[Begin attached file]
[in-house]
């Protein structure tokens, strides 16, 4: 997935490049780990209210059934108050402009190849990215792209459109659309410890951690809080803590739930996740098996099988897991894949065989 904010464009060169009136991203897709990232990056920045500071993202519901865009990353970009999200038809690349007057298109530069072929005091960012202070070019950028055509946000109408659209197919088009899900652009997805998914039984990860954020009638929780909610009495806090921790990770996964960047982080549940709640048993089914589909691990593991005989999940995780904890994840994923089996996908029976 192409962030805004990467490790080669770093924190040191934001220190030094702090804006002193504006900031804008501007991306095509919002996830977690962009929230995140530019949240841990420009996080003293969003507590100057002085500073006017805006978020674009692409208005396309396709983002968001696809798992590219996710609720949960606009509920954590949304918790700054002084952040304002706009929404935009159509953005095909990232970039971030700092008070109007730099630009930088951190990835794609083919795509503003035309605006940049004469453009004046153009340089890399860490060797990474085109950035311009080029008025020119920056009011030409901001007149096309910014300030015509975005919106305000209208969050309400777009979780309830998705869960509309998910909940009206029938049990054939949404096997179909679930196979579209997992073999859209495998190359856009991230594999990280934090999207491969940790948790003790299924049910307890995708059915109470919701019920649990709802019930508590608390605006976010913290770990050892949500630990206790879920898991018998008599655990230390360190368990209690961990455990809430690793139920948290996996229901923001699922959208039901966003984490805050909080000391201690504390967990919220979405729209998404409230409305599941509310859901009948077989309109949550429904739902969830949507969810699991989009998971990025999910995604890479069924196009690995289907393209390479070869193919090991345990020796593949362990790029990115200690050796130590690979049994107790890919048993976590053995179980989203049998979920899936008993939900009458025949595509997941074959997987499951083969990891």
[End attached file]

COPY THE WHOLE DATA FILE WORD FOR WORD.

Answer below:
[in-house]
């Protein structure tokens, strides 16, 4: 997935490049780990209210059934108050402009190849990215792209459109659309410890951690809080803590739930996740098996099988897991894949065989 904010464009060169009136991203897709990232990056920045500071993202519901865009990353970009999200038809690349007057298109530069072929005091960012202070070019950028055509946000109408659209197919088009899900652009997805998914039984990860954020009638929780909610009495806090921790990770996964960047982080549940709640048993089914589909691990593991005989999940995780904890994840994923089996996908029976 192409962030805004990467490790080669770093924190040191934001220190030094702090804006002193504006900031804008501007991306095509919002996830977690962009929230995140530019949240841990420009996080003293969003507590100057002085500073006017805006978020674009692409208005396309396709983002968001696809798992590219996710609720949960606009509920954590949304918790700054002084952040304002706009929404935009159509953005095909990232970039971030700092008070109007730099630009930088951190990835794609083919795509503003035309605006940049004469453009004046153009340089890399860490060797990474085109950035311009080029008025020119920056009011030409901001007149096309910014300030015509975005919106305000209208969050309400777009979780309830998705869960509309998910909940009206029938049990054939949404096997179909679930196979579209997992073999859209495998190359856009991230594999990280934090999207491969940790948790003790299924049910307890995708059915109470919701019920649990709802019930508590608390605006976010913290770990050892949500630990206790879920898991018998008599655990230390360190368990209690961990455990809430690793139920948290996996229901923001699922959208039901966003984490805050909080000391201690504390967990919220979405729209998404409230409305599941509310859901009948077989309109949550429904739902969830949507969810699991989009998971990025999910995604890479069924196009690995289907393209390479070869193919090991345990020796593949362990790029990115200690050796130590690979049994107790890919048993976590053995179980989203049998979920899936008993939900009458025949595509997941074959997987499951083969990891």